Newly divorced Texas parents must get used to co-parenting and splitting time with their children. When you are negotiating your custody agreement, you will need to address how custody will work during special times of the year, such as summer.
You and your co-parent may share custody during the school year, but that can become challenging if one parent has a more flexible schedule or you do not live close to each other.
A typical summer custody schedule
Some parents agree that one parent has primary custody during the school year, and both parents share custody during the summer.
Additionally, your summer custody schedule could allow both of you a longer period with the children, such as two weeks, for purposes of a summer vacation.
The summer also contains two long holiday weekends, Memorial Day weekend and Labor Day weekend. It is common for parents to split this weekend, with one parent having Memorial Day weekend and the other Labor Day weekend.
This schedule is often in the best interest of the child, which is the legal standard Texas uses when making custody determinations.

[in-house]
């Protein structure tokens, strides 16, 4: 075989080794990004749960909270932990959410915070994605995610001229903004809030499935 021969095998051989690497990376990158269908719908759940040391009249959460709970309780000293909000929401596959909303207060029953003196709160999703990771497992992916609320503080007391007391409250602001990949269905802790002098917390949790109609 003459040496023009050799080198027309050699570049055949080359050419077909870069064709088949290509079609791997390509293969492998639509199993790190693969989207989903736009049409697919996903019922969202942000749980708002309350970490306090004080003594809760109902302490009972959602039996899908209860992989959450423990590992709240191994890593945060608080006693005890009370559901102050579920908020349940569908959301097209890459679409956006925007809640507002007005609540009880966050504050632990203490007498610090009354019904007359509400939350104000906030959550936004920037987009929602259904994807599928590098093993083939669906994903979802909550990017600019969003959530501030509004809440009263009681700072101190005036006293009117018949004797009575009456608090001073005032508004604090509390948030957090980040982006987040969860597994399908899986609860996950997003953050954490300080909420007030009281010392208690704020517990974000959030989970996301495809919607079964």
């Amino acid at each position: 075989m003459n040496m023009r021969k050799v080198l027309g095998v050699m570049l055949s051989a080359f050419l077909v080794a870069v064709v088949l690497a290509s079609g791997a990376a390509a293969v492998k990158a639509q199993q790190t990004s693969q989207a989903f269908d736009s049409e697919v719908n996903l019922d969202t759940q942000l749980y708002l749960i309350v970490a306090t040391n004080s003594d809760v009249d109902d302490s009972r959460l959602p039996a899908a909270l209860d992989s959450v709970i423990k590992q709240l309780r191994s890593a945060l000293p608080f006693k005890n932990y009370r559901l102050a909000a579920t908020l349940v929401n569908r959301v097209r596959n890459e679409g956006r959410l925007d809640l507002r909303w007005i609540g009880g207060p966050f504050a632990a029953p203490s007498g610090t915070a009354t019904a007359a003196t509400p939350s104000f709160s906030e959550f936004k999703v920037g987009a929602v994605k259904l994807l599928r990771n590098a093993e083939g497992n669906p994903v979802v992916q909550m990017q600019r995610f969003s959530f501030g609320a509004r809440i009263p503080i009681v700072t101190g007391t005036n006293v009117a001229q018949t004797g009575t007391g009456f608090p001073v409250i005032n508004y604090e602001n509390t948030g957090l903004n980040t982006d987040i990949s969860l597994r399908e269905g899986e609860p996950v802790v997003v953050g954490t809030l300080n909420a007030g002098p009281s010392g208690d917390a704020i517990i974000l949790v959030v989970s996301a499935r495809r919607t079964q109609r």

Staying close over the summer
However, the transition from living primarily with one parent to spending an equal amount of time with both parents in the summer can be tough for children. It can also be difficult on you if you are the primary school year parent, as you must adapt to having longer lengths of time without your child.
Remember that each custody situation is unique, and you and your co-parent are always free to agree on whatever schedule works for you. If you decide to change the schedule from your custody order, get any changes in writing, to prevent future conflict or confusion.
Find ways for each parent to stay in touch with the children during the longer times away in the summer. Consider a daily phone or video call.
Finding the best summer schedule for you depends on your situation. A family law attorney can provide guidance.